Discover more from Missio Dei
Back to Basics with Thomas Aquinas
Reflecting on the Existence of our Creator during the Advent Season in the Church
As we prepare for our annual commenoration and celebration of the Incarnation of our Lord, Jesus Christ during this Advent, 2021 season in the Church, let’s take a step back for a moment and reflect upon the the existence of God in the first place. Who better to address and analyze this profound area of philosophical and theological inquiry than Saint Thomas Aquinas; in this case in his analysis and arguments contained in Summa Theologiæ I.1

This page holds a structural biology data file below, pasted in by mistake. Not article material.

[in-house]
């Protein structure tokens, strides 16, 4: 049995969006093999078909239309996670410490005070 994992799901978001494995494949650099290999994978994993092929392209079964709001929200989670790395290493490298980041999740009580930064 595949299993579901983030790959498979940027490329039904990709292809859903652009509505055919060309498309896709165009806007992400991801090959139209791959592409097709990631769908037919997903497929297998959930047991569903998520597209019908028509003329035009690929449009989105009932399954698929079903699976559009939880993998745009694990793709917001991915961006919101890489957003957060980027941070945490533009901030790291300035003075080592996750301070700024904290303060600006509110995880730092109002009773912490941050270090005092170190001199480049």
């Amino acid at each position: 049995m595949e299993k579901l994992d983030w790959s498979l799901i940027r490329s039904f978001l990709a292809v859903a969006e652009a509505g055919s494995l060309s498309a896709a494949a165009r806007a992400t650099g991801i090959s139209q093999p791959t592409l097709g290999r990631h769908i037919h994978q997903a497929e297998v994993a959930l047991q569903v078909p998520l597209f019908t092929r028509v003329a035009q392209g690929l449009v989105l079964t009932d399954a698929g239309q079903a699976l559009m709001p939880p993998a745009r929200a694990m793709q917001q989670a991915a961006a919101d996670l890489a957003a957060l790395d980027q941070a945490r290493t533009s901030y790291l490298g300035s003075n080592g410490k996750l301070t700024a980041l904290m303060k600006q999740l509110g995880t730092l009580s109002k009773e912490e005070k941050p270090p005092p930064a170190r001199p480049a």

Reading and reflecting on this central issue in our faith as Catholics, Aquinas proceeds from a basic notion that while God is beyond our rational comprehension, sacred doctrine is devoted to transmit knowledge of the divine. In other words, despite the infinite chasm between God and man, there is such a thing as theological methodology that can be addressed to God’s existence not only as a function of revealed truth but also as a function of natural human reason. Aquinas also argues that our limited human powers allow for us to doubt the Primal Truth of God’s existence. While the existence of God may in itself be self-evident as a truth – as His essence is to exist – such existence may not be axiomatically known to us through our own limited human powers. Rather, our intellectual powers are a proportional participation in the divine intellect. As Aquinas notes, “the existence of truth in general is self-evident but the existence of a Primal Truth is not self-evident to us.”2 According to Aquinas something can be self-evident in one of two ways. First, something can be self-evident in itself but not to us; and second in both itself and to us. A key point in this distinction is that while it is self-evident to God that He exists (no human reasoning or conclusions are required), it is most definitely not self-evident to us that God exists. Rather, we require reasoned evidence, and therefore we must prove the existence of God. 3